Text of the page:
So far in 2022, fundraising efforts have seen a significant drop in allocations. Industry observers point to five key reasons that are driving this pullback.

Experts cite macroeconomic uncertainty, allocator diversification, industry overcrowding, lack of exits and lack of liquidity as the main reasons for the pullback.

Macroeconomic tensions certainly loom large over all investors. “There is uncertainty around the global macroeconomic climate (energy prices, supply chain shortages, labor issues), as a result of various geo-political issues (China trade war/Ukraine war) along with domestic U.S. issues around immigration, supply of labor, etc.,” says Fraser Van Rensburg, founder and managing partner at Asante Capital Group, an advisory and private markets placement firm.

Asante has helped over 68 funds raise roughly $37 billion in capital. The group has seen record numbers followed by a swift slowdown in recent years. “The peak was 2019, and 2020 and2021 were strong, too, but 2022 is down,” adds Van Rensburg.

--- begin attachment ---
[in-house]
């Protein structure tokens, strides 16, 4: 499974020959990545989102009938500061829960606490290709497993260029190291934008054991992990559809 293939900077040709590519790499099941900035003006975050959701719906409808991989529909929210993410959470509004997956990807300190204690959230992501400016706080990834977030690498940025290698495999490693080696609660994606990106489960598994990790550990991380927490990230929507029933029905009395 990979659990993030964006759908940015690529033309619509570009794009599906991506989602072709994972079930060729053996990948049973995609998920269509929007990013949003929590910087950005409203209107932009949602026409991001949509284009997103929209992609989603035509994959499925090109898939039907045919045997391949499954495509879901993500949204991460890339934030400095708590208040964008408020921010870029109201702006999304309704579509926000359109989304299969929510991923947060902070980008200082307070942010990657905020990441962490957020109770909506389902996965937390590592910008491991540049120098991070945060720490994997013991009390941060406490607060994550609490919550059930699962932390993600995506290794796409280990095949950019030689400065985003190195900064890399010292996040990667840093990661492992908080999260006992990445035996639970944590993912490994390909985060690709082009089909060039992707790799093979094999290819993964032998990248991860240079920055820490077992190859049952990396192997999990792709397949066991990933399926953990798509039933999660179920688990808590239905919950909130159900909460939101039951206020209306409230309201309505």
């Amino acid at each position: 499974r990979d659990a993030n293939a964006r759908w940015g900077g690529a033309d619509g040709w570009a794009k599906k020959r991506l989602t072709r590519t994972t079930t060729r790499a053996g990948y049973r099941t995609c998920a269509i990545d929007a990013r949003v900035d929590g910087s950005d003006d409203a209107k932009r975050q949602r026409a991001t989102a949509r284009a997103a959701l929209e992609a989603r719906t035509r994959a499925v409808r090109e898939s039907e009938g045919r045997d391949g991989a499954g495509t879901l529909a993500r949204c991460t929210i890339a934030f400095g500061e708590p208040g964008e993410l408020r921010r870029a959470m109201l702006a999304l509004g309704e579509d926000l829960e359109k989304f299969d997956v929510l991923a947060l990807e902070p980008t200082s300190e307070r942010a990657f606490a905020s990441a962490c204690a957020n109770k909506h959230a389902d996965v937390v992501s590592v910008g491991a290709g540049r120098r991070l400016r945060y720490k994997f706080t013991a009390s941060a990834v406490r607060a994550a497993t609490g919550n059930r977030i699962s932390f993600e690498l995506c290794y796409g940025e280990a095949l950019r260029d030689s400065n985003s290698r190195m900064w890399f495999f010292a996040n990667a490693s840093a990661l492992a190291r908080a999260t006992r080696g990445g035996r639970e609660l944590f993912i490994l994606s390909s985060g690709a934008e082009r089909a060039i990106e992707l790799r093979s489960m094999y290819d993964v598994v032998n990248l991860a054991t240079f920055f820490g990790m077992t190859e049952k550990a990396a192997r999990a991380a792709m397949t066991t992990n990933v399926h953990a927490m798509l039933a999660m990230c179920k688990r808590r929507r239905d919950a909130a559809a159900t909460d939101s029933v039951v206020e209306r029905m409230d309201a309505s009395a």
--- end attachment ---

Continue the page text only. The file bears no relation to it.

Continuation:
He believes general partners haven’t adapted to this new environment. “There is still market overcrowding from the GP side, so the supply/demand crossover is making it more difficult to raise funds.”

Ropes & Gray partners Isabel Dische, Debra Lussier, Laurel FitzPatrick and Bryan Hunkele believe there are more factors at play. They say that a squeeze on liquidity and allocators seeking diversification could be slowing down private equity fundraising.

“LP allocations for 2022 are already stretched,” says Isabel Dische in an article posted on Ropes & Gray’s website. The team believes the drop in public equities and bonds has made private equity a bigger portion of LP portfolios, which may have compelled some to diversify.

Meanwhile, allocators are also committing more funds to blue-chip GPs such as KKR and the Carlyle Group which has left less capital for smaller fundraisers. Pitchbook data suggests 58 percent of the funds raised in the first half of 2022 were targeted at funds larger than $5 billion.

LPs have also faced a lack of exits in 2022. That may have amplified the squeeze on liquidity and it’s far from certain when this squeeze will end.

-Vishesh Raisinghani